Also: I survived Brooklyn’s “L Train Shutdown Nightmare,” and the talent dividend in urban and rural areas.

Keep up with the most pressing, interesting, and important city stories of the day. Sign up for the CityLab Daily newsletter here.

***

What We’re Following

Spirit of the law: Old local laws can appear to grow cobwebs; they go unenforced over the years and are eventually forgotten. Case in point: weird Halloween ordinances. In some towns, decades-old laws declare it illegal to trick-or-treat above a certain age (sorry, teens) or after certain hours. The rules can be strangely specific, too—who really wants to ban masks on Halloween?

Aside from spooking some stringent rule-followers, why do these laws stay on the books when police have other ways to address Halloween mischief? CityLab’s Claire Tran and Nicole Javorsky take a look at why these mysteriously selective regulations haunt  modern municipalities, and why some advocates say it’s time to repeal them and let kids be kids. Read: The Towns Where Trick-or-Treaters May Run Afoul of the Law.

For more #SpookyLab, look for a special Halloween edition of our Navigator newsletter in your inbox this afternoon (and subscribe here if you haven’t already!)

Andrew Small


More on CityLab

I Survived Brooklyn’s ‘L Train Shutdown Nightmare’

Bushwick residents: Tremble before the ghastly horror of mild commuting inconvenience!

Lucas Riccardi

California Ballot Measures Address Affordable Housing and Homelessness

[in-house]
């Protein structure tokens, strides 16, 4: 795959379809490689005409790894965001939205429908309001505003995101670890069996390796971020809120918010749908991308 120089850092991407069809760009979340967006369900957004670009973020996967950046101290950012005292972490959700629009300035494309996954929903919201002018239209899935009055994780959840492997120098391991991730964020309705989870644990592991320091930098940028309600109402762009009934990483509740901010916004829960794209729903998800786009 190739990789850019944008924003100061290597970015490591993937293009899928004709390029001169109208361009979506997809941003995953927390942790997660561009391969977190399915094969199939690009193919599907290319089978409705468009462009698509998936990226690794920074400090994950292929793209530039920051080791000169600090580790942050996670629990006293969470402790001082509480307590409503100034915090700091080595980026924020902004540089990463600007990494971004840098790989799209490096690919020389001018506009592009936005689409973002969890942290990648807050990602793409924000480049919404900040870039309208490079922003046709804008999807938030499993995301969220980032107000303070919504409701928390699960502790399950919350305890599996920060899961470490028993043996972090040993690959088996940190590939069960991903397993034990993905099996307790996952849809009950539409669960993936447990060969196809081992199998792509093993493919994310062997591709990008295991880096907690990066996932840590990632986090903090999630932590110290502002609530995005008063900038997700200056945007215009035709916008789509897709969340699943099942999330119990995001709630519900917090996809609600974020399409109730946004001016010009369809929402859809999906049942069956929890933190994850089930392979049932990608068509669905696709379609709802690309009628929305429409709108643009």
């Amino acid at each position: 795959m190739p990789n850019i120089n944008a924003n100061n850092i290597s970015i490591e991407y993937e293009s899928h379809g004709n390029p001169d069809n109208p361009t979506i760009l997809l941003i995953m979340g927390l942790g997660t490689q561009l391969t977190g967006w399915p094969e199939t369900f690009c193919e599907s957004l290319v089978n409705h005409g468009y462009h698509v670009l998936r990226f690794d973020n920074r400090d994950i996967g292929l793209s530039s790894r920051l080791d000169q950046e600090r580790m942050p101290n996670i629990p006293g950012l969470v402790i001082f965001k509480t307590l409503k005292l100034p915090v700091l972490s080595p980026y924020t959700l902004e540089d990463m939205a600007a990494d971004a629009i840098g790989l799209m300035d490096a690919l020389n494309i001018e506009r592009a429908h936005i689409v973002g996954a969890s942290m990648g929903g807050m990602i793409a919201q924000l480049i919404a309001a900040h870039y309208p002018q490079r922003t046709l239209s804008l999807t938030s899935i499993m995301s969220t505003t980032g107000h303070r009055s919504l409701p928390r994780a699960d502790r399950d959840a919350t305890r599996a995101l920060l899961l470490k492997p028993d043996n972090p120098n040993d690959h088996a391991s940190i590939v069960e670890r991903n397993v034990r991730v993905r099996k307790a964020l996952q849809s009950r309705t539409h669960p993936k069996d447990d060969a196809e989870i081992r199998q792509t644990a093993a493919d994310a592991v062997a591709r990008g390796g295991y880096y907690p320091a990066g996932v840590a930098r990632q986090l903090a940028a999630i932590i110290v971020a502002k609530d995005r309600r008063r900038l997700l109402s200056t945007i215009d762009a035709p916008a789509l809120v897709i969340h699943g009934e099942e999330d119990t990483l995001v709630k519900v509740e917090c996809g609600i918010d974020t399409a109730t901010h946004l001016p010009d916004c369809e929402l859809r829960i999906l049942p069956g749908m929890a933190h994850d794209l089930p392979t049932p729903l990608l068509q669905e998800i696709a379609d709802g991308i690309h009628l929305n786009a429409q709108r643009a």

State and city ballot measures are offering a variety of strategies for improving access to affordable housing and shrinking the homeless population.

Sarah Holder

200 Years of Elections to the House of Representatives, Mapped

This deliciously wonky interactive map is a reminder for midterm voters that, when it comes to electoral politics, “deviation from the norm is the norm.”

Tanvi Misra

The Talent Dividend in Urban and Rural Areas

Urban places have the largest numbers of college graduates, but rural counties are starting to see more growth.

Richard Florida

Some Neighborhoods Are Becoming ‘Candy Deserts’ on Halloween

Instead of going door-to-door, many parents are taking their kids elsewhere to get candy.

Julie Beck


Tunnel Vision

Construction in a Washington metro tunnel.
Construction in a Washington metro tunnel. (WMATA)

Washington, D.C., has all kinds of tunnels, from the many miles carved out by Metro to the underground labyrinth that connects the government buildings on Capitol Hill. A new D.C. Underground Atlas maps them all out in detail, offering a novel lens to look at the city’s underground infrastructure. It also provides an alternative cultural history of Washington, as all these systems have to intertwine with the federal government’s large footprint. “Nowhere else do you have to schedule building around moon landings,” says the amateur cartographer behind the project. Today on CityLab: Mapping the Many Tunnels Under Washington, D.C.


What We’re Reading

When citizen engagement becomes too much (Governing)

California gives Waymo first permit to test self-driving cars without humans (Quartz)

The rise of stadium seating (Curbed)

In the Rust Belt, women candidates hope to disprove the “macho” narrative of 2016 (Vox)


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